HOST: Bren Smith shows how we can sustainably harvest massive quantities of protein and nutritious vegetables from the seas in ways that also restore coastlines, communities, local economies and the climate. 

When we return, Bren rocks the boat by demonstrating regenerative ocean farming’s mighty potential to sequester carbon and restore ocean ecosystems.

HOST: Regenerative ocean farming is a textbook model of solving for pattern. It flips the extractive paradigm into a paradigm of regeneration – from vicious cycle to virtuous cycle.

One of the biggest challenges farmers have faced for decades in scaling up organic farming is getting enough organic fertilizer and compost. The supply just isn’t there. 

Bringing that fertilizer from the ocean to the land can help meet the needs of farmers in an ecologically beneficial way.

Kelp provides rich fertilizer for soils, and healthy feed for animals. Feeding kelp to cows and sheep is not only very good for the animals’ health, it reduces their climate-crashing burps of methane emissions by a jaw-dropping 80 to 90 percent.

BS: I was at the Al Gore’s climate underground, all about regenerative farming. I was the only ocean person there out of like 2-300 people, and everybody was complaining and up in arms about the nutrient crisis. Right? Like our soils are dead and we really need more nutrients. And I was like, I’ve got them all. They’re in the oceans, that nitrogen, and the phosphorous, all the micronutrients. So let’s use things like kelp to soak those up and bring them back to the soil, right? Create a virtuous nutrient loop; let’s build a bridge between land and sea.

There is a long history of using seaweeds as fertilizer and feed. In fact, in the banks on the docks of San Diego in the early 1900s, there were 1500 workers producing fertilizer and feed out of kelp – it was wild kelp at that point – for up to a thousand land-based farms in the Midwest. I say this is something we’ve done, it’s just, you know, corporate, industrial ag, you know, with fertilizer, with soy, with things like that have just pushed it off the table in terms of one of the tools that are out there for farmers to farm regeneratively. So I think there is a huge potential there.

HOST: Kelp can also be made into compostable plastics and biofuels. An area the size of the state of Maine could replace all the oil in the US, according to the US department of energy.

As climate chaos continues stressing terrestrial farming, regenerative ocean farming can mitigate and start reversing some of the most catastrophic effects.

Here is Bren Smith again, with biologist Ayana Johnson.

BS: Our farm, for example, soaks up nitrogen, the seaweeds soak up carbon. Kelp is called the sequoia of the sea. It soaks up five times more carbon than land-based plants. One journalist called it the culinary equivalent of the electric car, which is a beautiful phrase. The farms function as storm-surge protectors and artificial reefs that just attract all these species that come hide and thrive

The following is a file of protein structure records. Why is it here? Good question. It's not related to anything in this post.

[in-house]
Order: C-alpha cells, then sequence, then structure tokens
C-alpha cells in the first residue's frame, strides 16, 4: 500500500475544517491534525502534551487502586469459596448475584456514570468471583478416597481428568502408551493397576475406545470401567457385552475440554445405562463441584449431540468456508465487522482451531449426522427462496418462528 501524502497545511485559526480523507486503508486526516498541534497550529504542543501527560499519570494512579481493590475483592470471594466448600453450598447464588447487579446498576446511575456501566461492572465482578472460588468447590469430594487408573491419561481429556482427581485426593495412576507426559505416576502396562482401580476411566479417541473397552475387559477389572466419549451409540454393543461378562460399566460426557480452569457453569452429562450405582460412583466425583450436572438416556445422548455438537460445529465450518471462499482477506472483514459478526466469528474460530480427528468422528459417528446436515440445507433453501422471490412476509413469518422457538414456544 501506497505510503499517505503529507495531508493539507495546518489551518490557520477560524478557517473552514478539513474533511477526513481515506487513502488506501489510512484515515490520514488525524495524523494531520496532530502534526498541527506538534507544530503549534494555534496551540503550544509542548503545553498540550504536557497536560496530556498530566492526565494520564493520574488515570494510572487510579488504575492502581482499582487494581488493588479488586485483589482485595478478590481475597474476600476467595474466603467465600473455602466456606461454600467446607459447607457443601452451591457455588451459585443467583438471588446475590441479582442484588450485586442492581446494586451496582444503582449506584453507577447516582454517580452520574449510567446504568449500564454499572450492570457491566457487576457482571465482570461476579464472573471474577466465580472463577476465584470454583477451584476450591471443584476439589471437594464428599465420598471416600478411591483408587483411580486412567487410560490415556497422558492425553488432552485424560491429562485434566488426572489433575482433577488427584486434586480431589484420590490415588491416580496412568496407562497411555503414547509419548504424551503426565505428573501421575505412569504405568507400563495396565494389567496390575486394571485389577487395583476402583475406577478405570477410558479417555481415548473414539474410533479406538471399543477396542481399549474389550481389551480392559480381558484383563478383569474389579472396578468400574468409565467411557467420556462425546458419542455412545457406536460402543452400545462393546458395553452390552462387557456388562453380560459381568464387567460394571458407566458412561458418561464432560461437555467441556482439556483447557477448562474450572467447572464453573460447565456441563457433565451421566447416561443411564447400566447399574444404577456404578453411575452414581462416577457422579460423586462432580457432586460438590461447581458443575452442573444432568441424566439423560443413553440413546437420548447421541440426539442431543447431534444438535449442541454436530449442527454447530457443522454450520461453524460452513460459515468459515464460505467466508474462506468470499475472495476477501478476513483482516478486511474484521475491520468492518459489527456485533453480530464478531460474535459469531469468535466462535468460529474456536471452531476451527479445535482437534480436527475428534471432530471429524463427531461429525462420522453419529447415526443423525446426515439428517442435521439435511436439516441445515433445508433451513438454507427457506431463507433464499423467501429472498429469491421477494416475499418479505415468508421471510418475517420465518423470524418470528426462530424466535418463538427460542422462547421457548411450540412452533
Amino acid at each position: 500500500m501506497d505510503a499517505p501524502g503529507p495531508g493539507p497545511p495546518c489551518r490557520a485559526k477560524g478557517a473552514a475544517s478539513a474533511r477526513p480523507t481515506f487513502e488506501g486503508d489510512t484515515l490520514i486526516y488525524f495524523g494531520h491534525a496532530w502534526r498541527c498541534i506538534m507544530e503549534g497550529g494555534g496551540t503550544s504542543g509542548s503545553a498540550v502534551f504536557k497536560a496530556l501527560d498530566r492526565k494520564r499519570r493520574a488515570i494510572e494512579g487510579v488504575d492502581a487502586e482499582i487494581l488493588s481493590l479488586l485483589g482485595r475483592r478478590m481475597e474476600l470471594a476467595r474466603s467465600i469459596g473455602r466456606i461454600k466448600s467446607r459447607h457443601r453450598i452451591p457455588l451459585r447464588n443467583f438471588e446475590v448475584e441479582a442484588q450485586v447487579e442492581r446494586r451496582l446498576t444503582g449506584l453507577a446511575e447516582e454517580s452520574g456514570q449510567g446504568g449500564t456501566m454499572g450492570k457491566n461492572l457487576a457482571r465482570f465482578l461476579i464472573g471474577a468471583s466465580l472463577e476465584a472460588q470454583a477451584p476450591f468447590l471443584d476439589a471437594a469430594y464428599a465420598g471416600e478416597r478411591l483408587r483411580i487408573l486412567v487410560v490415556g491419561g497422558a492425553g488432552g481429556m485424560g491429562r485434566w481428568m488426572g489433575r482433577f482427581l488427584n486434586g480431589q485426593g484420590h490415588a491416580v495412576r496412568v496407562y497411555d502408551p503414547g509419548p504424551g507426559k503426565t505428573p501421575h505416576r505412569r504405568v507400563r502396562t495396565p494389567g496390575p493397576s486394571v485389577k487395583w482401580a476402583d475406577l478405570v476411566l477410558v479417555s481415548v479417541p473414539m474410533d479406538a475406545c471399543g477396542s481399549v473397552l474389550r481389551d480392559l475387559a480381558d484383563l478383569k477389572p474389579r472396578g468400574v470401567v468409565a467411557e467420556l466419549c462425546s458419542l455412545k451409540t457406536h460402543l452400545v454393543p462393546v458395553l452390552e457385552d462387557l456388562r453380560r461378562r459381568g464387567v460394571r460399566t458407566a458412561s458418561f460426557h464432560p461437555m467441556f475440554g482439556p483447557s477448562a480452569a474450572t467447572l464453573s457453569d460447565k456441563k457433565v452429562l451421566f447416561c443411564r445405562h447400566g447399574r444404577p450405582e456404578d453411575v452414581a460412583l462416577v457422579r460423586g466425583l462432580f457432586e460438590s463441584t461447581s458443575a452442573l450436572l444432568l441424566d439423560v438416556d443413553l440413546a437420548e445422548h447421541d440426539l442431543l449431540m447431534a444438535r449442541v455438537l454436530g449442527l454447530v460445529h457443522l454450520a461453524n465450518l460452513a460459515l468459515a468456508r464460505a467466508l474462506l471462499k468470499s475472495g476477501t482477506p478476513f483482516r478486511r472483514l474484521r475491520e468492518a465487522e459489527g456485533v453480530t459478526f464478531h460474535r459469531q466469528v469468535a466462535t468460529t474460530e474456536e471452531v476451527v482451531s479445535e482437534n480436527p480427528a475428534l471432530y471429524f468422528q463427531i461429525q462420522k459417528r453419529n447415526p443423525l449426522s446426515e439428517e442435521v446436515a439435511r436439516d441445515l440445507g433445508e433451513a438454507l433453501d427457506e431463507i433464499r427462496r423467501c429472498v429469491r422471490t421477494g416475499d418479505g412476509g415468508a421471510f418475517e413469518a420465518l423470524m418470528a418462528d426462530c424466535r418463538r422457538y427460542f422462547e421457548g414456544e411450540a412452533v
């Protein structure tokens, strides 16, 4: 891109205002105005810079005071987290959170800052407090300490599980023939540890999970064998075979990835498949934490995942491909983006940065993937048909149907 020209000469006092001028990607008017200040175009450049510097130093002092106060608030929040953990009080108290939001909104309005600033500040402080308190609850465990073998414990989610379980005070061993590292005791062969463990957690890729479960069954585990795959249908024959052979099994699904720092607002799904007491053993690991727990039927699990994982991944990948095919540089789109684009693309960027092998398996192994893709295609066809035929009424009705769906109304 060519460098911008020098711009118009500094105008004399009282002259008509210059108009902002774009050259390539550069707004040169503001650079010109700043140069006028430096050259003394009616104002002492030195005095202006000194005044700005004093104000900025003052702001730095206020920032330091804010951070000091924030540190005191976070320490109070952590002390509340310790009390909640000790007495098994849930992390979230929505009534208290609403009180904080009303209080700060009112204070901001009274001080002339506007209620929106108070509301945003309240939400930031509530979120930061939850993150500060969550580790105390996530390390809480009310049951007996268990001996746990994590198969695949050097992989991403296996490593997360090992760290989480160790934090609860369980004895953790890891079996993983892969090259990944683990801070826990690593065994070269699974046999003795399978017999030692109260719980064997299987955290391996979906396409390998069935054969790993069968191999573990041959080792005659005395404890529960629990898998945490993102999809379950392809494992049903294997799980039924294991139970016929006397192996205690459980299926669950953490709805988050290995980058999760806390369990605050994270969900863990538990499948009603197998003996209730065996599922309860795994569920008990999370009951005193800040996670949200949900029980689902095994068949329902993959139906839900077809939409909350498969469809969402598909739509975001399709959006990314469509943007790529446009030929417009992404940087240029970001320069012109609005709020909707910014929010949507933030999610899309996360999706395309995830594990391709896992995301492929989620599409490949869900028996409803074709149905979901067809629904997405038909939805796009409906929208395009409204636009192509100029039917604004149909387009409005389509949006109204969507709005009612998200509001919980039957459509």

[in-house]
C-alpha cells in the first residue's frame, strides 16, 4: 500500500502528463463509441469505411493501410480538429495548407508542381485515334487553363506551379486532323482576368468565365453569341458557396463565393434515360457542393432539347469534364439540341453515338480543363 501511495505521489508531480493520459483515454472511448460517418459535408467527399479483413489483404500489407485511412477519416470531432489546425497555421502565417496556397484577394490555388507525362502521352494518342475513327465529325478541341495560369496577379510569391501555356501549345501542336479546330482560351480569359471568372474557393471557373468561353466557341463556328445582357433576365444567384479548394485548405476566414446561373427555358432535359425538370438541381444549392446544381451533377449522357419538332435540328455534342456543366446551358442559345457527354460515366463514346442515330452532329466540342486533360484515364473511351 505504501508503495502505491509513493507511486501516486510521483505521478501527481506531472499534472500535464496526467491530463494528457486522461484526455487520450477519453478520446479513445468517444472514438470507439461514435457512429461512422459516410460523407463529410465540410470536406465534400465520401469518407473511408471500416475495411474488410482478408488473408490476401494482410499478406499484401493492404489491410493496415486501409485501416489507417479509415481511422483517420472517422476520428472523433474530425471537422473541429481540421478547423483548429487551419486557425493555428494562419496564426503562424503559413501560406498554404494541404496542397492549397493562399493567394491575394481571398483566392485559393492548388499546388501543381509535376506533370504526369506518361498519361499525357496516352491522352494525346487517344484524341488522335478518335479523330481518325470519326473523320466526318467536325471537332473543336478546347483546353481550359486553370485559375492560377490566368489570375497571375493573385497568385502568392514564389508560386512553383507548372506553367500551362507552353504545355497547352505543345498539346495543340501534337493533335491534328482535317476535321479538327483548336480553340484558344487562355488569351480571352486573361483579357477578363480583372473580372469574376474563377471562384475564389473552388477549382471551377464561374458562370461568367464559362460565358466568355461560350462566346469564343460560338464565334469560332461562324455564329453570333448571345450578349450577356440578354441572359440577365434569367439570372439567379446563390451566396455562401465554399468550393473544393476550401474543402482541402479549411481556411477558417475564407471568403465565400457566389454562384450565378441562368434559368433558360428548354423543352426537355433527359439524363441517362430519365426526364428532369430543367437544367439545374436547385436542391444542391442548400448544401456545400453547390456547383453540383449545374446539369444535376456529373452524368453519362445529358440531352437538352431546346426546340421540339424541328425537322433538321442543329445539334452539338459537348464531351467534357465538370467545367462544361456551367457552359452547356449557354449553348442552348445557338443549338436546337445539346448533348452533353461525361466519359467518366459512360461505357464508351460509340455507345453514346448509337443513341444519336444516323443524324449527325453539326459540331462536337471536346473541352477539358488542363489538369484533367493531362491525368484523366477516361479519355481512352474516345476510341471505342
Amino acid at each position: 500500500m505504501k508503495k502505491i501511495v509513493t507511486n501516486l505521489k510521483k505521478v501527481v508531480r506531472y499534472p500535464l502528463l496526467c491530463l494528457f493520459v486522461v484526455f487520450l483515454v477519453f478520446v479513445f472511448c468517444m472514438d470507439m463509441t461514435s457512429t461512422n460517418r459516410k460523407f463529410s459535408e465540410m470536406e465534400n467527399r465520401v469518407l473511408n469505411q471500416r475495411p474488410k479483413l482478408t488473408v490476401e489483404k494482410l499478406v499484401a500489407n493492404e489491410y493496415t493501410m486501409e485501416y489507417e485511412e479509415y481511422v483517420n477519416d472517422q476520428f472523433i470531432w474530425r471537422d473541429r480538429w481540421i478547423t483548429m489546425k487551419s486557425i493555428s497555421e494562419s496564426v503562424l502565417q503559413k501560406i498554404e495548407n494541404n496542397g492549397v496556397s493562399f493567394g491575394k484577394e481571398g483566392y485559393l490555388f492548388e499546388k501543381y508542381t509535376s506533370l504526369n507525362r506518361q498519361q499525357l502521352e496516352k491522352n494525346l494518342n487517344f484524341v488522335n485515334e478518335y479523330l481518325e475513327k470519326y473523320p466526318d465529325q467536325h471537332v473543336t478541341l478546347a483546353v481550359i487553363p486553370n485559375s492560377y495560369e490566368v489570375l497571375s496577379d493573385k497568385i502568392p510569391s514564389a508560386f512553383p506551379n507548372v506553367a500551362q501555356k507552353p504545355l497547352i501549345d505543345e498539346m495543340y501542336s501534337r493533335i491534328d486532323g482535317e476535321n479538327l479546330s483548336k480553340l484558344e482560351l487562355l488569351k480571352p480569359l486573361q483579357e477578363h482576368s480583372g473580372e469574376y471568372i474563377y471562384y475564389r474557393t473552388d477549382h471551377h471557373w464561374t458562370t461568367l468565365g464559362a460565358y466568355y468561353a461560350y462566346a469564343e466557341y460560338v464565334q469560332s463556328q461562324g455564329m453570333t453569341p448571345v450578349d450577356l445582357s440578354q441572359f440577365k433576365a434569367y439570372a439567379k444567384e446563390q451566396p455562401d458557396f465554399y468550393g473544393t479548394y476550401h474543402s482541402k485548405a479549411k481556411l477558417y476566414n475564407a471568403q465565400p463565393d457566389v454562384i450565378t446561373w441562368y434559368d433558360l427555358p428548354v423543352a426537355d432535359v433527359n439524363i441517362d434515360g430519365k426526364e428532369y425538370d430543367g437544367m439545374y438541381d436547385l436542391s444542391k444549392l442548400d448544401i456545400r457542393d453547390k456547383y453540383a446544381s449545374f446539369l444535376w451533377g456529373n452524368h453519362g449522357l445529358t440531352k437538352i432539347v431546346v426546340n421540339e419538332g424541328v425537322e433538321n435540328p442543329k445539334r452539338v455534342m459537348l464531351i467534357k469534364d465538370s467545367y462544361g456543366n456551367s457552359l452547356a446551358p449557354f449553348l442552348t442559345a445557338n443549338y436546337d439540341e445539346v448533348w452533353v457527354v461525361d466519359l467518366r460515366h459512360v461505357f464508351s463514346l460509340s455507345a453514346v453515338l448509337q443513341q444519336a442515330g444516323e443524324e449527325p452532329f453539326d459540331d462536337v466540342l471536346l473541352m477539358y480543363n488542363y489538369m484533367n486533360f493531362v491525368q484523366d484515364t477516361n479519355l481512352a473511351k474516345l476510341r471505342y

I mean, my area, when I first came into farm, it was a barren patch of ocean, and now it’s a thriving ecosystem.

AJ: So how big a deal is the fact that as the kelp grows it’s absorbing tons of CO2. Like obviously we need to be drawing down carbon and absorbing it and sequestering it. Photosynthesis is like the most underrated climate solution, in my opinion, so shout out to photosynthesis. [LAUGHTER] How big an impact does it make? Like sure, it absorbs CO2 like all plants do, but at what scale does that help? Because we’ve got a pretty big climate crisis on our hands.

BS:  Yeah, absolutely. I mean, the World Bank did a study, and they said if you take less than 5 percent of US waters, you could sequester the amount of carbon put out by I think it was 120 million cars, create 50 million jobs, and the protein equivalent of three trillion cheeseburgers. Right? So this is scalable.

HOST: All of these benefits make Bren Smith hopeful that regenerative ocean farming can be implemented on serious scales to address climate disruption and ecological degradation – and to solve for pattern in self-reinforcing cycles of mutual benefits.

BS: Kelp is the rainforest of the sea. And the oceans have always played this central, regulatory role on the planet. Right? I think they’ve soaked up 90 percent of the excess heat and 30 percent of the carbon put out by humans has been sequestered by the ocean. And kelp is one of the sort of heroic plants in that process.

We think of it as blue carbon. It just makes it really powerful. So the kelp sequesters carbon. The oysters and shellfish play this really important role in the nitrogen cycle. So an oyster filters up to 50 gallons of water a day, and they feed on nitrogen, that’s what they do. And so that’s incredible, because this sort of Mother Nature’s technology is filtering that nitrogen out of the water column, and land-based farming as well as other things is creating over-nitrification in our oceans. And if you get too much nitrification in the ocean, you get dead zones.

So there are these massive zones all over the globe where nothing is alive. There’s not enough oxygen. Just everything’s been killed off. Oysters are really the sort of warriors against that.

There was a study on the Pacific Northwest that surrounded an oyster farm with kelp, and they found something called the Halo effect. Inside that kelp halo, the acidification rates were much lower than outside. Right? These are just powerful technologies that Mother Nature has given us.

HOST: A ground-breaking study by The Nature Conservancy and the University of New England has provided strong evidence that shellfish and seaweed farming are a critical component of regenerative food production.

And the kelp grows fast – as much as a foot per day. Its structure fosters a sanctuary for biodiverse marine life without excluding human interaction.

BS: Mother Nature hates monoculture. Right? You grow a single species in density. You know, if you had a kelp farm that was a thousand acres, Mother Nature would attack it. Right? If you just grow salmon, Mother Nature attacks it all the time. What we want to do is mimic and grow all these species together and do what she does well. Right? And the benefit of that is that all the species are working together on the farm, and it creates an entire reef for other creatures. Right? So it’s a foundational system to rebuild reefs, the farms are. That’s sort of a whole package of benefits that the farming model brings.